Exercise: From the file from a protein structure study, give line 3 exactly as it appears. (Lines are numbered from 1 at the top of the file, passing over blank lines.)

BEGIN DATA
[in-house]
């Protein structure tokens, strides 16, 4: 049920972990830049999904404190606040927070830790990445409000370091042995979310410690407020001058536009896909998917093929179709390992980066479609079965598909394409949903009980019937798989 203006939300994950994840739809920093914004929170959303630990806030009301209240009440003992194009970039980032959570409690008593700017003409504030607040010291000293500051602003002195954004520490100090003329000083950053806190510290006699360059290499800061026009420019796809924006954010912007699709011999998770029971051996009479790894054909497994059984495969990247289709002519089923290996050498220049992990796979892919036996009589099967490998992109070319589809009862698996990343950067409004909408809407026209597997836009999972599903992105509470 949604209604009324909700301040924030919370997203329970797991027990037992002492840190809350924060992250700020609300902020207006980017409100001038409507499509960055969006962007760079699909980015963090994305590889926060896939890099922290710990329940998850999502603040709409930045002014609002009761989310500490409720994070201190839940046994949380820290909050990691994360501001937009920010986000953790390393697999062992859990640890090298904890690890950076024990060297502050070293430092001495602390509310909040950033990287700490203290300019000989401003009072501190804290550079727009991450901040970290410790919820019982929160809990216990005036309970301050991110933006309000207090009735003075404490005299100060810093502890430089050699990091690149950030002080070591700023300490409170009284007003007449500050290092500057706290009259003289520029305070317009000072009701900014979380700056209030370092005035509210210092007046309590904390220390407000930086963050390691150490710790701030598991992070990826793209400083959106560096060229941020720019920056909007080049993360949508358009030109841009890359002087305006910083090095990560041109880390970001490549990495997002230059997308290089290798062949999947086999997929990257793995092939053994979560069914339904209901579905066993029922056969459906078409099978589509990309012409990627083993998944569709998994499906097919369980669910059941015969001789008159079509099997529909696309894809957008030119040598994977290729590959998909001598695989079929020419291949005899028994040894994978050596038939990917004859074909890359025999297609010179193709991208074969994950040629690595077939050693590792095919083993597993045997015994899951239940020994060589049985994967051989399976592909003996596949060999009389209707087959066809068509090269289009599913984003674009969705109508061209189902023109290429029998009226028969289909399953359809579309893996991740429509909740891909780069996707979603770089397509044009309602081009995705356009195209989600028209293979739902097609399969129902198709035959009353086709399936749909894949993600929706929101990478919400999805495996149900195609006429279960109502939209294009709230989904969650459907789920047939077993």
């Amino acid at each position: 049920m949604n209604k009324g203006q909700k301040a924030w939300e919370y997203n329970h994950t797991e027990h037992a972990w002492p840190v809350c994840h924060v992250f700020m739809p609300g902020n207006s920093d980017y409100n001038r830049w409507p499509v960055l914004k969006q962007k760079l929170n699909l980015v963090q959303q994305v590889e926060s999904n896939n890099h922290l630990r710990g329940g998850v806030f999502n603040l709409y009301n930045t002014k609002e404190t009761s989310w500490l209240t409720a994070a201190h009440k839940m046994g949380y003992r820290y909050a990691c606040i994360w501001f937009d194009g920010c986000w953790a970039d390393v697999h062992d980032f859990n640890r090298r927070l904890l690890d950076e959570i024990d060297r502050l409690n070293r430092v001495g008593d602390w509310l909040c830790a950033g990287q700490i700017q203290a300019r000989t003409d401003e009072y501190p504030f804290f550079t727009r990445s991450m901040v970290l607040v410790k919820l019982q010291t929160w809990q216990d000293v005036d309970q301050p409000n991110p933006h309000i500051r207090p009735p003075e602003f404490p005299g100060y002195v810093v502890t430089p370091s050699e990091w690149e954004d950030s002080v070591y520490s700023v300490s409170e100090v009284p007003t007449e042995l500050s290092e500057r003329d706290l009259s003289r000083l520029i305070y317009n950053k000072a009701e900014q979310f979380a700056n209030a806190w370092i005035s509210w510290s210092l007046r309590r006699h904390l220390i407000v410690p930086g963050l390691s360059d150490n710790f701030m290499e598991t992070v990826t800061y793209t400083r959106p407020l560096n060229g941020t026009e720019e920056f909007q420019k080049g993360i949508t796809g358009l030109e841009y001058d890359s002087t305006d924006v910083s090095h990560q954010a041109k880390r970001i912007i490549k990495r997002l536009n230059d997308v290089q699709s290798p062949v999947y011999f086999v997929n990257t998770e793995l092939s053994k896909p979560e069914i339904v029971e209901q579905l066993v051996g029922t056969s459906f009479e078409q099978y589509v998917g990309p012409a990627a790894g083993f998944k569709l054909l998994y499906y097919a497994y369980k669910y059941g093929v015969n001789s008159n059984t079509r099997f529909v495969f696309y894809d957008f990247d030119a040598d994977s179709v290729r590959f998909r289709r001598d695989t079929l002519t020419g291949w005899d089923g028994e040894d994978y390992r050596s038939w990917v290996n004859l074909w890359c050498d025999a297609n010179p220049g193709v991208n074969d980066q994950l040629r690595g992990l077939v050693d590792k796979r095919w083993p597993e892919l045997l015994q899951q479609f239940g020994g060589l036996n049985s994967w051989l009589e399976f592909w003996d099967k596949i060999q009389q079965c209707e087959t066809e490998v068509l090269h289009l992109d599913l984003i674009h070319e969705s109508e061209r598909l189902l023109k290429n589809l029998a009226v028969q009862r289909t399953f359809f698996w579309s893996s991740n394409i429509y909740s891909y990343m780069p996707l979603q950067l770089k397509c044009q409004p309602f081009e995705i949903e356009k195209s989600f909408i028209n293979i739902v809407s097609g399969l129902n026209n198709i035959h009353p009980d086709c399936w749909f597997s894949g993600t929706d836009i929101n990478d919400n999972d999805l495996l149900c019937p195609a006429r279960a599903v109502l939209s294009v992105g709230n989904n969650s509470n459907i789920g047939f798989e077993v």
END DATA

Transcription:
């Amino acid at each position: 049920m949604n209604k009324g203006q909700k301040a924030w939300e919370y997203n329970h994950t797991e027990h037992a972990w002492p840190v809350c994840h924060v992250f700020m739809p609300g902020n207006s920093d980017y409100n001038r830049w409507p499509v960055l914004k969006q962007k760079l929170n699909l980015v963090q959303q994305v590889e926060s999904n896939n890099h922290l630990r710990g329940g998850v806030f999502n603040l709409y009301n930045t002014k609002e404190t009761s989310w500490l209240t409720a994070a201190h009440k839940m046994g949380y003992r820290y909050a990691c606040i994360w501001f937009d194009g920010c986000w953790a970039d390393v697999h062992d980032f859990n640890r090298r927070l904890l690890d950076e959570i024990d060297r502050l409690n070293r430092v001495g008593d602390w509310l909040c830790a950033g990287q700490i700017q203290a300019r000989t003409d401003e009072y501190p504030f804290f550079t727009r990445s991450m901040v970290l607040v410790k919820l019982q010291t929160w809990q216990d000293v005036d309970q301050p409000n991110p933006h309000i500051r207090p009735p003075e602003f404490p005299g100060y002195v810093v502890t430089p370091s050699e990091w690149e954004d950030s002080v070591y520490s700023v300490s409170e100090v009284p007003t007449e042995l500050s290092e500057r003329d706290l009259s003289r000083l520029i305070y317009n950053k000072a009701e900014q979310f979380a700056n209030a806190w370092i005035s509210w510290s210092l007046r309590r006699h904390l220390i407000v410690p930086g963050l390691s360059d150490n710790f701030m290499e598991t992070v990826t800061y793209t400083r959106p407020l560096n060229g941020t026009e720019e920056f909007q420019k080049g993360i949508t796809g358009l030109e841009y001058d890359s002087t305006d924006v910083s090095h990560q954010a041109k880390r970001i912007i490549k990495r997002l536009n230059d997308v290089q699709s290798p062949v999947y011999f086999v997929n990257t998770e793995l092939s053994k896909p979560e069914i339904v029971e209901q579905l066993v051996g029922t056969s459906f009479e078409q099978y589509v998917g990309p012409a990627a790894g083993f998944k569709l054909l998994y499906y097919a497994y369980k669910y059941g093929v015969n001789s008159n059984t079509r099997f529909v495969f696309y894809d957008f990247d030119a040598d994977s179709v290729r590959f998909r289709r001598d695989t079929l002519t020419g291949w005899d089923g028994e040894d994978y390992r050596s038939w990917v290996n004859l074909w890359c050498d025999a297609n010179p220049g193709v991208n074969d980066q994950l040629r690595g992990l077939v050693d590792k796979r095919w083993p597993e892919l045997l015994q899951q479609f239940g020994g060589l036996n049985s994967w051989l009589e399976f592909w003996d099967k596949i060999q009389q079965c209707e087959t066809e490998v068509l090269h289009l992109d599913l984003i674009h070319e969705s109508e061209r598909l189902l023109k290429n589809l029998a009226v028969q009862r289909t399953f359809f698996w579309s893996s991740n394409i429509y909740s891909y990343m780069p996707l979603q950067l770089k397509c044009q409004p309602f081009e995705i949903e356009k195209s989600f909408i028209n293979i739902v809407s097609g399969l129902n026209n198709i035959h009353p009980d086709c399936w749909f597997s894949g993600t929706d836009i929101n990478d919400n999972d999805l495996l149900c019937p195609a006429r279960a599903v109502l939209s294009v992105g709230n989904n969650s509470n459907i789920g047939f798989e077993v």